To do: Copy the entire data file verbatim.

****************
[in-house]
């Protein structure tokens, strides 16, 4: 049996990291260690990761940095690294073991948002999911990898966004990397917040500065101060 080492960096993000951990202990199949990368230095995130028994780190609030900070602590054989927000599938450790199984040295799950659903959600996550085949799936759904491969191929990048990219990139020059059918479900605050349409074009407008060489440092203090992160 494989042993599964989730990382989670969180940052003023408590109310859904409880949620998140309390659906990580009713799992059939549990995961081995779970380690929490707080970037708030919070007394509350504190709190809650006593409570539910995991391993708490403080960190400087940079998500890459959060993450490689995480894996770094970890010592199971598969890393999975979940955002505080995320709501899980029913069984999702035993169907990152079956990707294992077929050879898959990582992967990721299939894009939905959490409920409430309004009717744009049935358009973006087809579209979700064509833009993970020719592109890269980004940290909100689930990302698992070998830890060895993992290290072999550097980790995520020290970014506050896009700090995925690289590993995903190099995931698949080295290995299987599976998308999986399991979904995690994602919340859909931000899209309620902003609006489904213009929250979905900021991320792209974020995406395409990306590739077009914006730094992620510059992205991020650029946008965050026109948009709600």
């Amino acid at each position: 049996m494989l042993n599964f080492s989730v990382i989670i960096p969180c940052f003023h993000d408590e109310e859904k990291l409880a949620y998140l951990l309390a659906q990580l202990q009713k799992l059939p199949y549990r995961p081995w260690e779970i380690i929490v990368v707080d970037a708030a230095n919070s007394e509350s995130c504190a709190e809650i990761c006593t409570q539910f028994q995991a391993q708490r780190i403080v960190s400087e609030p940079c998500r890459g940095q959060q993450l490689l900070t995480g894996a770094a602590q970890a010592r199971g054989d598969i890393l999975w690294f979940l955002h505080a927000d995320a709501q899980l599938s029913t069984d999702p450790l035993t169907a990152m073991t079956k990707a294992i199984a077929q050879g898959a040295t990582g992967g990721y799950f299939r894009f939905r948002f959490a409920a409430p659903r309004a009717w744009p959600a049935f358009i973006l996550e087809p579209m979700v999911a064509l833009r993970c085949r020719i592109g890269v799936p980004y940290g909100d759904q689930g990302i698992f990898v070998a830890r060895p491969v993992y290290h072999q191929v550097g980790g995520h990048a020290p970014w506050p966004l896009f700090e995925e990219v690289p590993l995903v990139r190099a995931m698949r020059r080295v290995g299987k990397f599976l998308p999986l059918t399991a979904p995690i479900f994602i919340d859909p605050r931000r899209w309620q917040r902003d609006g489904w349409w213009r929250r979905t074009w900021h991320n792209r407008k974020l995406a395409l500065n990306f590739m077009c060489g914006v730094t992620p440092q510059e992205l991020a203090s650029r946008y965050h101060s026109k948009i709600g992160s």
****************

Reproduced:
[in-house]
């Protein structure tokens, strides 16, 4: 049996990291260690990761940095690294073991948002999911990898966004990397917040500065101060 080492960096993000951990202990199949990368230095995130028994780190609030900070602590054989927000599938450790199984040295799950659903959600996550085949799936759904491969191929990048990219990139020059059918479900605050349409074009407008060489440092203090992160 494989042993599964989730990382989670969180940052003023408590109310859904409880949620998140309390659906990580009713799992059939549990995961081995779970380690929490707080970037708030919070007394509350504190709190809650006593409570539910995991391993708490403080960190400087940079998500890459959060993450490689995480894996770094970890010592199971598969890393999975979940955002505080995320709501899980029913069984999702035993169907990152079956990707294992077929050879898959990582992967990721299939894009939905959490409920409430309004009717744009049935358009973006087809579209979700064509833009993970020719592109890269980004940290909100689930990302698992070998830890060895993992290290072999550097980790995520020290970014506050896009700090995925690289590993995903190099995931698949080295290995299987599976998308999986399991979904995690994602919340859909931000899209309620902003609006489904213009929250979905900021991320792209974020995406395409990306590739077009914006730094992620510059992205991020650029946008965050026109948009709600």
């Amino acid at each position: 049996m494989l042993n599964f080492s989730v990382i989670i960096p969180c940052f003023h993000d408590e109310e859904k990291l409880a949620y998140l951990l309390a659906q990580l202990q009713k799992l059939p199949y549990r995961p081995w260690e779970i380690i929490v990368v707080d970037a708030a230095n919070s007394e509350s995130c504190a709190e809650i990761c006593t409570q539910f028994q995991a391993q708490r780190i403080v960190s400087e609030p940079c998500r890459g940095q959060q993450l490689l900070t995480g894996a770094a602590q970890a010592r199971g054989d598969i890393l999975w690294f979940l955002h505080a927000d995320a709501q899980l599938s029913t069984d999702p450790l035993t169907a990152m073991t079956k990707a294992i199984a077929q050879g898959a040295t990582g992967g990721y799950f299939r894009f939905r948002f959490a409920a409430p659903r309004a009717w744009p959600a049935f358009i973006l996550e087809p579209m979700v999911a064509l833009r993970c085949r020719i592109g890269v799936p980004y940290g909100d759904q689930g990302i698992f990898v070998a830890r060895p491969v993992y290290h072999q191929v550097g980790g995520h990048a020290p970014w506050p966004l896009f700090e995925e990219v690289p590993l995903v990139r190099a995931m698949r020059r080295v290995g299987k990397f599976l998308p999986l059918t399991a979904p995690i479900f994602i919340d859909p605050r931000r899209w309620q917040r902003d609006g489904w349409w213009r929250r979905t074009w900021h991320n792209r407008k974020l995406a395409l500065n990306f590739m077009c060489g914006v730094t992620p440092q510059e992205l991020a203090s650029r946008y965050h101060s026109k948009i709600g992160s």